News Filed Under Landscape Architecture
PICAYUNE – Homeowners, gardeners and nature lovers can learn how native plants help humans thrive during the Mississippi State University Crosby Arboretum Lecture Series on March 15.
Doug Tallamy, a professor in the Department of Entomology and Wildlife Ecology at the University of Delaware, will discuss the results of his 32 years of research on the relationship between native plants and the health of local ecosystems.
JACKSON – Mississippi State University professor Bob Brzuszek is helping the Mississippi Children’s Museum design an innovative garden aimed at cultivating a crop of young readers.
By Kaitlyn Byrne
MSU Office of Ag Communications
MISSISSIPPI STATE – A group of Mississippi State University students made a new music trail in Starkville more beautiful by improving its landscape.
MSU landscape architecture and landscape contracting and management students installed plants as part of a service-learning collaboration with the Pilot Club of Starkville’s Music Trail in McKee Park. The plants contribute to the aesthetic value of the trail and enhance the nature experience for park-goers.
MISSISSIPPI STATE -- Gardeners with landscape challenges walked away with wheelbarrows full of ideas after three landscape designers shared tips at the nation’s oldest symposium of its kind.
The 58th Edward C. Martin Jr. Landscape Symposium drew more than 100 garden club members, Master Gardeners, students and design professionals to Mississippi State University Oct. 16.
MISSISSIPPI STATE -- People eager to learn about new plants and how to deal with challenging conditions can hear from experts at Mississippi State University’s annual landscape design event Oct. 16.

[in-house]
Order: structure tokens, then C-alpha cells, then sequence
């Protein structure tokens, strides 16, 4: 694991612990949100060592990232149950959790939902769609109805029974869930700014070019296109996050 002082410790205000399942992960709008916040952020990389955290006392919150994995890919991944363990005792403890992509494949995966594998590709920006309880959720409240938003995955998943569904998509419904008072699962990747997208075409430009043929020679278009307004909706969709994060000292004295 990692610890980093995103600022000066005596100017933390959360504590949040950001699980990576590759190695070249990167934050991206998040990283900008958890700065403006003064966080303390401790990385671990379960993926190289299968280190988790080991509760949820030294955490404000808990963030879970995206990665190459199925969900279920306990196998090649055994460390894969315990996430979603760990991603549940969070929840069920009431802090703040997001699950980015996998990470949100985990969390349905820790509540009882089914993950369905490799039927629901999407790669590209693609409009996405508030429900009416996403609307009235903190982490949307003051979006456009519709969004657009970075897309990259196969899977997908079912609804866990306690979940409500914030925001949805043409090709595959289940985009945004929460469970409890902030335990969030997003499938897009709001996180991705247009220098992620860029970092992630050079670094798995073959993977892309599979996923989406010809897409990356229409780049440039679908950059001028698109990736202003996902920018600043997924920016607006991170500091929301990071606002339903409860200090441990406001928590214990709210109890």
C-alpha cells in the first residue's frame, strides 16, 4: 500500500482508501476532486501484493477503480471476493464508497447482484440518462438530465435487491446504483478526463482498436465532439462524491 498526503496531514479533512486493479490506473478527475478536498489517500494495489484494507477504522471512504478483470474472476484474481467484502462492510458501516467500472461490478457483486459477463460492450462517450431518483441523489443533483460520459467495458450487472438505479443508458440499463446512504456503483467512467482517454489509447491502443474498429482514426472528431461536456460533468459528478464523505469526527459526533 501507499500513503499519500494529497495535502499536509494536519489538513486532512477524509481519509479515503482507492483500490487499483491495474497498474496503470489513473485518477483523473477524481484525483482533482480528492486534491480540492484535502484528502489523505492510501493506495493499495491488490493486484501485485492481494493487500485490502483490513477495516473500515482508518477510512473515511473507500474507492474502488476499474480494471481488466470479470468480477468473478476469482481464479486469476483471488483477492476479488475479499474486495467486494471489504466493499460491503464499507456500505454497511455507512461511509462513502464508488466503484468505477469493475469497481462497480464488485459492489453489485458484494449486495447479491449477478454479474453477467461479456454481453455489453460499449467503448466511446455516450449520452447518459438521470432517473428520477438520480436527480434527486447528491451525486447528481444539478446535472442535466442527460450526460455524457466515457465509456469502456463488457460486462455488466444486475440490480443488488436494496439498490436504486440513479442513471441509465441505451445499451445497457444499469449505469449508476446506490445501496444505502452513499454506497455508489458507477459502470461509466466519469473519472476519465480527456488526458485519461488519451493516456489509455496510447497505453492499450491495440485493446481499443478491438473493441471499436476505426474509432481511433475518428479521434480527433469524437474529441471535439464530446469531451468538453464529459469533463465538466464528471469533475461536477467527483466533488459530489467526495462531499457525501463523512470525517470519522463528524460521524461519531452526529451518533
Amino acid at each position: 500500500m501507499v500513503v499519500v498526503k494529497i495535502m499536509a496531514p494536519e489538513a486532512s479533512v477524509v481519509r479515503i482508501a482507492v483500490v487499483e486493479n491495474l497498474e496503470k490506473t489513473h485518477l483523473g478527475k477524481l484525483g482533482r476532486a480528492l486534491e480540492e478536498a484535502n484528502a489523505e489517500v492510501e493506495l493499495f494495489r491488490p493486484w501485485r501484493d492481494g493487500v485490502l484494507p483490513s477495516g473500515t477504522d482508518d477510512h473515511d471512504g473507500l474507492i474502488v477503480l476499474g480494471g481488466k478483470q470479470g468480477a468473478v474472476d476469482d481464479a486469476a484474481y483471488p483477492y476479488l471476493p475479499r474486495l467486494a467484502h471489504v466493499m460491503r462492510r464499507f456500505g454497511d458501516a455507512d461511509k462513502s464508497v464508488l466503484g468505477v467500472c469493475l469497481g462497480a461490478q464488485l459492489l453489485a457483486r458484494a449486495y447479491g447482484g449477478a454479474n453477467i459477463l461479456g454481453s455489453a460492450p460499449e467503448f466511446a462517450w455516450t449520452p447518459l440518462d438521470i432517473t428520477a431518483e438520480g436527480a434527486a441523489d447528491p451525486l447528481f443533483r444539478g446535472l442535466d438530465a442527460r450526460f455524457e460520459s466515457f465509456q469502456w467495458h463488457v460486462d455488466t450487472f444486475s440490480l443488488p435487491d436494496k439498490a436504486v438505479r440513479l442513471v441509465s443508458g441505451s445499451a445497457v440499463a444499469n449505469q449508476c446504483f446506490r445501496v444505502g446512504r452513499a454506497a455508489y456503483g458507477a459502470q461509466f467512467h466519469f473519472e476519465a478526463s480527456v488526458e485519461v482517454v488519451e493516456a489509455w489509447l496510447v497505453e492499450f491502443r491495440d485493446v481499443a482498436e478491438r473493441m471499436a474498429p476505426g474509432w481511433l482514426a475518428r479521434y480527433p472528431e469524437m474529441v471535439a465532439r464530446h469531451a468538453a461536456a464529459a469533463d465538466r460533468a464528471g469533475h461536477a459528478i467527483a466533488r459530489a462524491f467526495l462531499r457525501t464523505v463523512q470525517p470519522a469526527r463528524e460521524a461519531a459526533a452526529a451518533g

The 58th Edward C. Martin Jr. Landscape Design Symposium features three speakers, who will address practical topics:
MISSISSIPPI STATE -- Bulldog fans in town early for the Sept. 21 game can spend the morning getting ideas for their home landscapes at a tour and open house at Mississippi State University’s new trial gardens.
Visitors to the gardens can enjoy 15 minute mini-workshops at six different stations split between the new trial gardens and the existing Veterans Memorial Rose Garden. Hay wagons will transport visitors between the two locations.
Educational topics include summer bedding plants, growing hardy hibiscus plants, soil sampling, rose planting density and more.
Mississippi landscapers often see favorite trees fall victim to lightning, strong winds and other elements, especially during tropical storm season, leaving the owners to make hard decisions on the trees’ future health.
Typical damage includes wounds, split branches, exposed roots, various degrees of leaning trunks, and broken and torn limbs. In many cases, a damaged tree must be removed and replaced.
MISSISSIPPI STATE – Planting the right trees in the best locations is a good investment that can also pay dividends in energy savings for home and business owners.
Bob Brzuszek, associate professor in Mississippi State University’s Department of Landscape Architecture, said planting trees that block the summer sun on the south and west sides of buildings and roofs can substantially reduce air-conditioning costs.
MISSISSIPPI STATE -- Mississippi State University architecture students designed a sustainable home that can provide its own electricity, water supply and food for a family of four.
In the final project of a sustainable design class, the students turned theoretical principles into a practical home and landscape. They designed all aspects of a self-supporting, modern homestead, including features like solar energy use, rainwater harvesting, wastewater management, and gardens, trees and shrubs to provide a year-round food supply.
MISSISSIPPI STATE -- Experts at Mississippi State University recommend that those planting trees in the landscape this Arbor Day do their homework before getting started.
“Most people see a tree they like and decide that they want to have one in their yard, but that is really not the way to decide what kind of tree to plant,” said John Kushla, an associate Extension and research professor with Mississippi State University’s Extension Service and the Forestry and Wildlife Research Center.